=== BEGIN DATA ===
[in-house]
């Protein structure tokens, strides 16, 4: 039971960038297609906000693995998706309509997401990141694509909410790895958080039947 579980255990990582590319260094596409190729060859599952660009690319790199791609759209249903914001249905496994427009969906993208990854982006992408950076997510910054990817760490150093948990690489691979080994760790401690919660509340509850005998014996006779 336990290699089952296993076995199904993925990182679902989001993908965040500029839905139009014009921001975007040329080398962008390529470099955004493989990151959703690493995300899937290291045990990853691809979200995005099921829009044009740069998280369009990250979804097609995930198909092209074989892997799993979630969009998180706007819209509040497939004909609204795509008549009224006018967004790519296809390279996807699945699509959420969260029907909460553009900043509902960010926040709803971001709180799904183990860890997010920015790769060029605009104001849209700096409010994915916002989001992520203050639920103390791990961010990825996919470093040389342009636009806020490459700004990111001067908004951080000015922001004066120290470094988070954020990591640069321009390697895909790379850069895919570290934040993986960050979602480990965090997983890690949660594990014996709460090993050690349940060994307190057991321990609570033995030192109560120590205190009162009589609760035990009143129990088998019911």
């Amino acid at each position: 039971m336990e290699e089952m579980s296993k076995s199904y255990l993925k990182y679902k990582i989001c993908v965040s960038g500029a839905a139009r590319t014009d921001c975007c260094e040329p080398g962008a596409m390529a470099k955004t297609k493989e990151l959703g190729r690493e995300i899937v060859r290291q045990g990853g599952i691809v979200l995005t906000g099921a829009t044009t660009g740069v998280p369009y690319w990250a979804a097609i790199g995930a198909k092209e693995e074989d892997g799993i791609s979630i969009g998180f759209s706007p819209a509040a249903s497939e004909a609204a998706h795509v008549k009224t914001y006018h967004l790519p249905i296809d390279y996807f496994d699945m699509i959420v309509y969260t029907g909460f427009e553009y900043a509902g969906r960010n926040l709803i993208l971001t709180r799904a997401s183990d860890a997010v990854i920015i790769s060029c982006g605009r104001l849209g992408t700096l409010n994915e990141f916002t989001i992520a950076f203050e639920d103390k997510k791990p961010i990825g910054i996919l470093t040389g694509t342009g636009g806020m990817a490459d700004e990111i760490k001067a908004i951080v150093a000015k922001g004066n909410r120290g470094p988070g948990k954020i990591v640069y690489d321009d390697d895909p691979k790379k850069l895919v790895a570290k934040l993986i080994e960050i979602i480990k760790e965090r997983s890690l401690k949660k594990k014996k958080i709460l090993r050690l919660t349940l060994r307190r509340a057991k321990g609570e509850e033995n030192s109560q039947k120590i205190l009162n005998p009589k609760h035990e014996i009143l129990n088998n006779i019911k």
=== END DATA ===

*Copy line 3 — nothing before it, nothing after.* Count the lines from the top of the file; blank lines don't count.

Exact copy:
């Amino acid at each position: 039971m336990e290699e089952m579980s296993k076995s199904y255990l993925k990182y679902k990582i989001c993908v965040s960038g500029a839905a139009r590319t014009d921001c975007c260094e040329p080398g962008a596409m390529a470099k955004t297609k493989e990151l959703g190729r690493e995300i899937v060859r290291q045990g990853g599952i691809v979200l995005t906000g099921a829009t044009t660009g740069v998280p369009y690319w990250a979804a097609i790199g995930a198909k092209e693995e074989d892997g799993i791609s979630i969009g998180f759209s706007p819209a509040a249903s497939e004909a609204a998706h795509v008549k009224t914001y006018h967004l790519p249905i296809d390279y996807f496994d699945m699509i959420v309509y969260t029907g909460f427009e553009y900043a509902g969906r960010n926040l709803i993208l971001t709180r799904a997401s183990d860890a997010v990854i920015i790769s060029c982006g605009r104001l849209g992408t700096l409010n994915e990141f916002t989001i992520a950076f203050e639920d103390k997510k791990p961010i990825g910054i996919l470093t040389g694509t342009g636009g806020m990817a490459d700004e990111i760490k001067a908004i951080v150093a000015k922001g004066n909410r120290g470094p988070g948990k954020i990591v640069y690489d321009d390697d895909p691979k790379k850069l895919v790895a570290k934040l993986i080994e960050i979602i480990k760790e965090r997983s890690l401690k949660k594990k014996k958080i709460l090993r050690l919660t349940l060994r307190r509340a057991k321990g609570e509850e033995n030192s109560q039947k120590i205190l009162n005998p009589k609760h035990e014996i009143l129990n088998n006779i019911k």